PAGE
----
America’s Dangerous Iran Obsession
The US, seemingly with no awareness of its recent history with Iran, and led by an emotionally unbalanced president who believes he may commit murder and get away with it, is still acting out a 40-year-old psychological trauma. As usual, it's others who are most at risk.
NEW YORK – US President Donald Trump’s order to assassinate Iran’s General Qassem Suleimani while on an official mission to Iraq was widely hailed in Trump’s jingoistic Republican Party. Government-sanctioned murders of foreign officials, clerics, and journalists are commonplace nowadays. Yet there is something special about America’s bloodlust against Iran. It is a 40-year-old obsession that has now brought the United States and Iran to the brink of war.
The US fixation on Iran dates back to the Islamic Revolution in 1979, when Iranian students took over the US embassy in Tehran and held 52 Americans hostage for more than a year. That traumatic experience has made it psychologically impossible for American politicians to calibrate US policies. It is the reason, for example, that Trump has now threatened the war crime of destroying 52 targets in Iran, including cultural sites, one for each of the 1979 hostages, if Iran retaliates for Suleimani’s murder.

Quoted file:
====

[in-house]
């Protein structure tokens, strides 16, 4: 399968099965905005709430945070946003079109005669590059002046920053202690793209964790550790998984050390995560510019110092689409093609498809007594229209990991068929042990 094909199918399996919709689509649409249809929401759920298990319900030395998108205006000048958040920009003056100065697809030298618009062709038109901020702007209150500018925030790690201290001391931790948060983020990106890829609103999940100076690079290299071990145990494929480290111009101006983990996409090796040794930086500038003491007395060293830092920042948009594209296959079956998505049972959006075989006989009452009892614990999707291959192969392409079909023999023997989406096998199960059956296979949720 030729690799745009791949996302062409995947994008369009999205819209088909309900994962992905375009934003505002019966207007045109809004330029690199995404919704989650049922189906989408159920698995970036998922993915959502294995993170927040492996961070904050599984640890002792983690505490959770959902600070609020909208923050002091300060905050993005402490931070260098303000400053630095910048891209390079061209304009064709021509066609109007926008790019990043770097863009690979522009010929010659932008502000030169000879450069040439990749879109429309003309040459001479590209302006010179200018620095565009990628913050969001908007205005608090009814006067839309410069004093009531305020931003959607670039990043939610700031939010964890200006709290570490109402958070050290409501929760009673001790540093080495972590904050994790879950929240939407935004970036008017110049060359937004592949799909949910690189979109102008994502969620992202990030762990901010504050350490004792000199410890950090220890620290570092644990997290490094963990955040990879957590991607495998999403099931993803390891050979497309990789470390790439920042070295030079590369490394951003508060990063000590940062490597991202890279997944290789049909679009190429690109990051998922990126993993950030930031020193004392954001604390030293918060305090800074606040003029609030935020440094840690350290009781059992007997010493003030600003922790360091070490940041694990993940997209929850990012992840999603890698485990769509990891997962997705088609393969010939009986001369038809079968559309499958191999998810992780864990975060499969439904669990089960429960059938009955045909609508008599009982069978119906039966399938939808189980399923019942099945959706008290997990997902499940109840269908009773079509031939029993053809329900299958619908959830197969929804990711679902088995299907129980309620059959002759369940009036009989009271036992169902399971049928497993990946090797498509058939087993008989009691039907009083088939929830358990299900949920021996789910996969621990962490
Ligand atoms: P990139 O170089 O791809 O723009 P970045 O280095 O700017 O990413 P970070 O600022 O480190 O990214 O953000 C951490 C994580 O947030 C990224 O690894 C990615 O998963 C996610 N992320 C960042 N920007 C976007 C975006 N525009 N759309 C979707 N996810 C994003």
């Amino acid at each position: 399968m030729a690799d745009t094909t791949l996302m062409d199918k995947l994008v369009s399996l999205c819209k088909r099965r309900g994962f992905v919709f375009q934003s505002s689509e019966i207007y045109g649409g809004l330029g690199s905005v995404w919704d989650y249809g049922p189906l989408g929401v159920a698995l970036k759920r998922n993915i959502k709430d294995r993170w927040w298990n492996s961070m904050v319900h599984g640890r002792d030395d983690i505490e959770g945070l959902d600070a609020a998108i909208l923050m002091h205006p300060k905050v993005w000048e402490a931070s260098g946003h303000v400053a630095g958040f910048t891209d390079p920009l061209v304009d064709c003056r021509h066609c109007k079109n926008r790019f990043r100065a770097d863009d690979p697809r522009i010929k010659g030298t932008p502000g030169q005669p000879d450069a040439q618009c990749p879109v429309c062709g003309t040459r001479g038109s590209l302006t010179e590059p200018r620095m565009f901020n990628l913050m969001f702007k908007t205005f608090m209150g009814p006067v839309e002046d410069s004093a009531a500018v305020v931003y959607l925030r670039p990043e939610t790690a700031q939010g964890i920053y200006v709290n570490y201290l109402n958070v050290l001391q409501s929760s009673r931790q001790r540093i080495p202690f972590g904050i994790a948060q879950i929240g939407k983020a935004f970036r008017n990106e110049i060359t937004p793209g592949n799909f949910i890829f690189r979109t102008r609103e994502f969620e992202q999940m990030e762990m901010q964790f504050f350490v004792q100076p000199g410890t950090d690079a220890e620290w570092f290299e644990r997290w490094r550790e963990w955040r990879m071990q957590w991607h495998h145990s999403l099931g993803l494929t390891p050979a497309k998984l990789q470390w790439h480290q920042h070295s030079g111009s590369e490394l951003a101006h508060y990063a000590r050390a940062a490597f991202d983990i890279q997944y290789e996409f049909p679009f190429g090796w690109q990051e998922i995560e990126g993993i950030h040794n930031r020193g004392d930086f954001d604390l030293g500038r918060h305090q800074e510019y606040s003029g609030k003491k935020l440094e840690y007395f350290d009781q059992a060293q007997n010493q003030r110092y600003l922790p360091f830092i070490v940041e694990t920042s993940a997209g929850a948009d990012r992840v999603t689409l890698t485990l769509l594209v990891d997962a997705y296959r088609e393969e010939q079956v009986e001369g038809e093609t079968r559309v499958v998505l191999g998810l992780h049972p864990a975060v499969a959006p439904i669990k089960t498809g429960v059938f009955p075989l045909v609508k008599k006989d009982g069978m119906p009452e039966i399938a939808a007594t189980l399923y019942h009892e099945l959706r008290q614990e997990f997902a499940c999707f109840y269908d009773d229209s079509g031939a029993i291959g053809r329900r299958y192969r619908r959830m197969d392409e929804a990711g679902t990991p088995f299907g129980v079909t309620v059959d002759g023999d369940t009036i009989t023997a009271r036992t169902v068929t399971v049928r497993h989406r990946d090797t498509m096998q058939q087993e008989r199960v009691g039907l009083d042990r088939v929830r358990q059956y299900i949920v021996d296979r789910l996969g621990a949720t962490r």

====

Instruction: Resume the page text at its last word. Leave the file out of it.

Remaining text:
Trump is claiming the right to murder a leader in a foreign country and to commit war crimes if that country retaliates. Yet this criminality is widely applauded in the US. It reflects a kind of post-traumatic stress disorder of the US political system, at least on the right. It is similar to America’s reckless launch of wars across the Middle East after the September 11, 2001, terrorist attacks.
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